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Int. J. Mol. Sci. 2017, 18(8), 1742; doi:10.3390/ijms18081742

Review
Markers of T Cell Senescence in Humans
Weili Xu 1,2 and Anis Larbi 1,2,3,4,5,*
1
Biology of Aging Program and Immunomonitoring Platform, Singapore Immunology Network (SIgN), Agency for Science Technology and Research (A*STAR), Immunos Building, Biopolis, Singapore 138648, Singapore
2
School of Biological Sciences, Nanyang Technological University, Singapore 637551, Singapore
3
Department of Microbiology, National University of Singapore, Singapore 117597, Singapore
4
Department of Geriatrics, Faculty of Medicine, University of Sherbrooke, Sherbrooke, QC J1K 2R1, Canada
5
Faculty of Sciences, University ElManar, Tunis 1068, Tunisia
*
Correspondence: Tel.: +65-6407-0412
Received: 31 May 2017 / Accepted: 26 July 2017 / Published: 10 August 2017

Abstract

:
Many countries are facing the aging of their population, and many more will face a similar obstacle in the near future, which could be a burden to many healthcare systems. Increased susceptibility to infections, cardiovascular and neurodegenerative disease, cancer as well as reduced efficacy of vaccination are important matters for researchers in the field of aging. As older adults show higher prevalence for a variety of diseases, this also implies higher risk of complications, including nosocomial infections, slower recovery and sequels that may reduce the autonomy and overall quality of life of older adults. The age-related effects on the immune system termed as “immunosenescence” can be exemplified by the reported hypo-responsiveness to influenza vaccination of the elderly. T cells, which belong to the adaptive arm of the immune system, have been extensively studied and the knowledge gathered enables a better understanding of how the immune system may be affected after acute/chronic infections and how this matters in the long run. In this review, we will focus on T cells and discuss the surface and molecular markers that are associated with T cell senescence. We will also look at the implications that senescent T cells could have on human health and diseases. Finally, we will discuss the benefits of having these markers for investigators and the future work that is needed to advance the field of T cell senescence markers.
Keywords:
human aging; immunosenescence; immune system; T cells; senescence; markers; phenotyping

1. Introduction

Cellular senescence and human aging research has been performed with much more attention in recent years. The aging population (alternatively named as the “grey tsunami”) together with the increased number of aged patients visiting healthcare institutions have been identified as potential upcoming burdens. The number of individuals aged 60 and above is expected to increase ~56% (900 million to 1400 million) from 2015–2030 and ~49% (1400 million to 2100 million) from 2030–2050. This dramatic increase in the number of older adults could have a huge impact on many economic and healthcare policies [1,2]. The impending “grey tsunami” is partly due to humans having a longer lifespan with the discovery of many medical interventions in the past few decades. Vaccines, drugs and antibiotics have saved many lives from life-threatening situations and infections, which were deemed incurable in the past [3,4,5]. This still greatly reduces the mortality rate of humans due to pathogens. However, having a longer life span brings up other issues, which are defined as age-related diseases such as dementia, rheumatoid arthritis, cancer, heart diseases and sarcopenia. These diseases have been associated with aging as they are more prevalent in the older population [6,7,8,9,10]. Although the discovery of vaccines enables us to train the immune system against harmful pathogens and it has prevented many deadly infections [11], hypo-responsiveness to vaccination is a barrier to further enhancement of healthy aging. The reduced efficacy of vaccines in the elderly could be due to the age-related changes in the immune system, also known as immunosenescence [12,13,14]. In the field of immunosenescence, a bulk of data exists on T cells and this is mainly explained by the array of markers identified to define the various subpopulations and functions [15,16]. Therefore, in this review, we will discuss and clarify the research on T cells, which are also the major subpopulation of lymphocytes in the human circulation. First, we will give a brief introduction to the immune system and the general concept of cellular senescence. Then we will discuss the markers that are commonly used in the field for T cells and their biological relevance. After understanding T cells senescence, we will identify its implication for human health and diseases. Finally, we will address future research, in terms of markers and phenotyping of T cells, with a focus on the T cells with an innate-like profile (Mucosal associated invariant T (MAIT), invariant natural killer T (iNKT) and γδ) as opposed to the classical adaptive T cells and other new players that are involved in cellular senescence.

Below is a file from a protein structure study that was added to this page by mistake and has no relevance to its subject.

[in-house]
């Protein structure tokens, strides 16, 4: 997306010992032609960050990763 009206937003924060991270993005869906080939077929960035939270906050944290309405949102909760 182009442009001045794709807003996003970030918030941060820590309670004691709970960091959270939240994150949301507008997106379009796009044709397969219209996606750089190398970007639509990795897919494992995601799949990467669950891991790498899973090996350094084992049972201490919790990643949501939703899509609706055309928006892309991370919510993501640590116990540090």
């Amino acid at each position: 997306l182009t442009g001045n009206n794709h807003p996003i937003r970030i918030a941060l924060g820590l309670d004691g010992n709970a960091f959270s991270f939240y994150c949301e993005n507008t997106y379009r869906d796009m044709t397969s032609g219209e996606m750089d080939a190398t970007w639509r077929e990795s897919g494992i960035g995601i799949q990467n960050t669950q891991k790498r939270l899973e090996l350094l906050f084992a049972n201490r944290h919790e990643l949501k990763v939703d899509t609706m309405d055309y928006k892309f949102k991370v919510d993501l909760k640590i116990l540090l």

2. Immune System, T Cells and Cellular Senescence